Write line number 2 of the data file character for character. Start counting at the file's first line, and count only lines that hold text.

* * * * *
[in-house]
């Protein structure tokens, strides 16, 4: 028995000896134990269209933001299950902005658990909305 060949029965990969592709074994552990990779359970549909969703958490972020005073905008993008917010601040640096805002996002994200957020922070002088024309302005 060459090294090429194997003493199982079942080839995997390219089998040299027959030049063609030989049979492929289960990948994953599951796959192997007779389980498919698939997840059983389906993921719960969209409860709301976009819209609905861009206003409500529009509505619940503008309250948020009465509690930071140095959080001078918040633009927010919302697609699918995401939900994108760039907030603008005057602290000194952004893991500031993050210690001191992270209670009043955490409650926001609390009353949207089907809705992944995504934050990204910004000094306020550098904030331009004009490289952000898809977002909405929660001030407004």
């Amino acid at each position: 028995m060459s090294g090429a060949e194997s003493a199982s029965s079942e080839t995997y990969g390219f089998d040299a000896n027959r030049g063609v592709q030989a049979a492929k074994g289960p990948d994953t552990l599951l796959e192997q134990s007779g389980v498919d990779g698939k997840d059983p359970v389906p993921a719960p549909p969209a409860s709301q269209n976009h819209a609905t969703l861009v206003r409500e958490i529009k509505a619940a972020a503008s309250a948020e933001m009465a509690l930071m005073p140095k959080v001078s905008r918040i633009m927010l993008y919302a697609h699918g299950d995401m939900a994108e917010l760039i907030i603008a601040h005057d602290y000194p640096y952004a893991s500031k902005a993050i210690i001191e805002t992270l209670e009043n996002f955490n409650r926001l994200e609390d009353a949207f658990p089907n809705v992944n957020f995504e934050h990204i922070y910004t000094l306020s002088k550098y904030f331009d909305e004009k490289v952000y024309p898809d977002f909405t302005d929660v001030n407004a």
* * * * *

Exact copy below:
């Protein structure tokens, strides 16, 4: 028995000896134990269209933001299950902005658990909305 060949029965990969592709074994552990990779359970549909969703958490972020005073905008993008917010601040640096805002996002994200957020922070002088024309302005 060459090294090429194997003493199982079942080839995997390219089998040299027959030049063609030989049979492929289960990948994953599951796959192997007779389980498919698939997840059983389906993921719960969209409860709301976009819209609905861009206003409500529009509505619940503008309250948020009465509690930071140095959080001078918040633009927010919302697609699918995401939900994108760039907030603008005057602290000194952004893991500031993050210690001191992270209670009043955490409650926001609390009353949207089907809705992944995504934050990204910004000094306020550098904030331009004009490289952000898809977002909405929660001030407004």